It is fifteen years since the late Jill Fraser presented the first Propeller productions at the Watermill in Newbury, so it was touchingly appropriate that the first bursary awarded in her memory (supported by Cameron Mackintosh) should have been  made after the opening of this year's Propeller double-bill at the Theatre Royal, Norwich, on Friday night.

Director Edward Hall made a speech, and then Jill's widower, James Sargant, now chairman of Propeller, formerly production controller at the RSC, presented the cheque for £5,000 to Tom White, a freelance lighting designer and electrician who has done the tour re-lights on this year's shows, which are revivals of the 2006/7 versions of The Taming of the Shrew and Twelfth Night.

It was a lovely moment, not only in remembering Jill and her encouragement of the company - the first Propeller shows I saw were the fantastic, visceral productions of the Henry VI plays edited into "Rose Rage" at the Watermill in 2001 - but also in honouring the backstage world without which there is no show to start with. Tom White edged slightly shell-shocked into view, making it abundantly clear that he was far happier at the other end of the spotlight.

And he was given a rousing cheer by the all-male company and a lively crowd who included representatives of the Touring Partnership, the Arts Council, stray members of the audience, Theatre Royal boss Peter Wilson and sundry girlfriends and partners. "Is he going to spend the prize on more lighting equipment?" I asked Sargant. "Good god, I hope not. Perhaps he'll take his family on a nice holiday..."

I hadn't been to Norwich for at least ten years, so the amazing new Forum, home of Anglia Television and a huge city library, with shops and cafes, came as a complete surprise. It's a lovely city, still, with its cathedral and churches and the arcades and Lanes, slightly more upmarket than their equivalent in Brighton or Leeds, say, but no worse for that.

Friday was one of those rare days when only nice things happen, starting with a chance encounter on the train from Liverpool Street with the artist Sara Willett, daughter of the late Helen Montagu, theatre producer extraordinaire, who was on a shopping mission with one of her oldest friends in the city. The two of them joined me for the second of the day's shows, Twelfth Night, and the party after.

Actually, I'd preferred the first show, a brilliantly funny Shrew which had gone down a storm with a matinee crowd of schoolchildren relishing every crude sexual innuendo like a ship load of sailors on shore leave.

Twelfth Night really has to have a wonderful Viola, just as As You Like It has to have a wonderful Rosalind, characters you must fall in love with and (with all due respect to Adrian Lester's magical Rosalind years ago for Cheek by Jowl) best played by women of sexual vibrancy and androgynous ambiguity.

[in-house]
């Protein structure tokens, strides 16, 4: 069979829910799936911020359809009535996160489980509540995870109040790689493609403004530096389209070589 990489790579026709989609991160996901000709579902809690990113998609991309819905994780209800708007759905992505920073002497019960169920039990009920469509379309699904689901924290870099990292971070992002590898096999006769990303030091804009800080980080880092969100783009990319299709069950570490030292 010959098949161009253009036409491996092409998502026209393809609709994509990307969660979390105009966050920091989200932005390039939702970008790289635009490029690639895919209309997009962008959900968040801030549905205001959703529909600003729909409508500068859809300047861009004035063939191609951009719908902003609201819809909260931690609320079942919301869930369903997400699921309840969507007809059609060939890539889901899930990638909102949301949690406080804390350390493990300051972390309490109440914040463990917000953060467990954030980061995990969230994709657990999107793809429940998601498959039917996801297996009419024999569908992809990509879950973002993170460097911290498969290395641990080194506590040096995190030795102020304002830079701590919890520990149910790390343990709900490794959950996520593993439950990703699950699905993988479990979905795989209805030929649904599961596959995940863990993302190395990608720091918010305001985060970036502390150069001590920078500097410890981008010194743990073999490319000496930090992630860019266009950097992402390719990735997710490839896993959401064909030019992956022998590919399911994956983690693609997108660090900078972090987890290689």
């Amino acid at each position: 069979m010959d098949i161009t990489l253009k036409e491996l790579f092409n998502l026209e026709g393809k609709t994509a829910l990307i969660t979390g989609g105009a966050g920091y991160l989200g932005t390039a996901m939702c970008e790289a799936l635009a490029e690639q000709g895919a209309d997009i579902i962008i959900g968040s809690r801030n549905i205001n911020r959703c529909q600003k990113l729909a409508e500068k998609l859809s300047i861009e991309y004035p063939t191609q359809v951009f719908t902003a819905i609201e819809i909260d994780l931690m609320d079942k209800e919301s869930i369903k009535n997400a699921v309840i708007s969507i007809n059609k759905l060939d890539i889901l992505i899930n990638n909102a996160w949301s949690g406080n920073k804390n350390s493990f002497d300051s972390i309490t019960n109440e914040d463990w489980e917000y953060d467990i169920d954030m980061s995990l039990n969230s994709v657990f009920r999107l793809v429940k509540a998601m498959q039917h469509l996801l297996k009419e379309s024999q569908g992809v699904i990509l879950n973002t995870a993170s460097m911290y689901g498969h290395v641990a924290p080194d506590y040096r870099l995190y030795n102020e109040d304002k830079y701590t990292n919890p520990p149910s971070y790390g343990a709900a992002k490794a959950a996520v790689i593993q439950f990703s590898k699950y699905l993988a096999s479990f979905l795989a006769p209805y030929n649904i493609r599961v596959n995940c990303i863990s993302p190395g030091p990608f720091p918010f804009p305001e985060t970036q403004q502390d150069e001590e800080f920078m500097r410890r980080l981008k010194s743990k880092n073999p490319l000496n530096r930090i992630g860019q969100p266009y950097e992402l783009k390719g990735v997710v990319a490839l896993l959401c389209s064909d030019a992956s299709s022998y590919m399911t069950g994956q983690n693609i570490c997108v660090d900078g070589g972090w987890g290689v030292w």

That said, I don't think Ed Hall shows any sign of running out of steam, or ideas, with Propeller. It may just be that the company, as constituted, is best suited to the histories and the more robust, less complex, of the comedies. Of course Shakespeare wrote these great women's roles for boys to play, but when it comes to Viola, or Rosalind, or indeed Hermione and Paulina last year in The Winter's Tale, you do feel: what's the point of candlelight when you can have electricity?

That said again, I don't think I've ever seen a better production of The Merchant of Venice than Propeller's (and I include the  Jonathan Miller one with Olivier and the Trevor Nunn version with Henry Goodman, both magnificent), and I loved The Shrew so much on Friday I sort of didn't want it to end.

Interesting that, when the Globe did the play with an all-female cast (and a very fine one: Kathryn Hunter as Petruchio, Amanda Harris as Katherine) they didn't come close to Propeller's rambunctious swagger and joie de vivre; there was plenty of jokiness and horseplay, but it seemed slightly affected and "put on."

Nothing "put on" about Anjin: The Shogun and the English Samurai at Sadler's Wells, in which new RSC boss Gregory Doran recounts the astonishing story of the shipwrecked Protestant merchant William Adams who, in 1600, forged the first trade and foreign relationships with Japan while buffeted by the Samurai wars and Catholic missionaries.

I caught the Saturday matinee, really well attended, which shows what an appetite there is for the exotic and unusual in London theatre. It's achingly beautiful to look at, unfashionably slow and long-winded. But is Mike Poulton's narrative really Shakespearean, as Doran suggests?
 
There are some great battle scenes, a wonderful war horse (solid, rather than artfully sculpted, this one) and simply stunning costumes. But the language is flat and perfunctory, and there's not much in the way of complexity in either the characters or the acting of a mixed Japanese and British cast.

One scene will remain with me, though, where the old Shogun tells a young boy that his warring family line must be extinguished and that he, the boy, must be beheaded. Does the boy understand this? He does. Does he accept his fate? Yes. Have you ever seen anything so touching and terrible? Not really.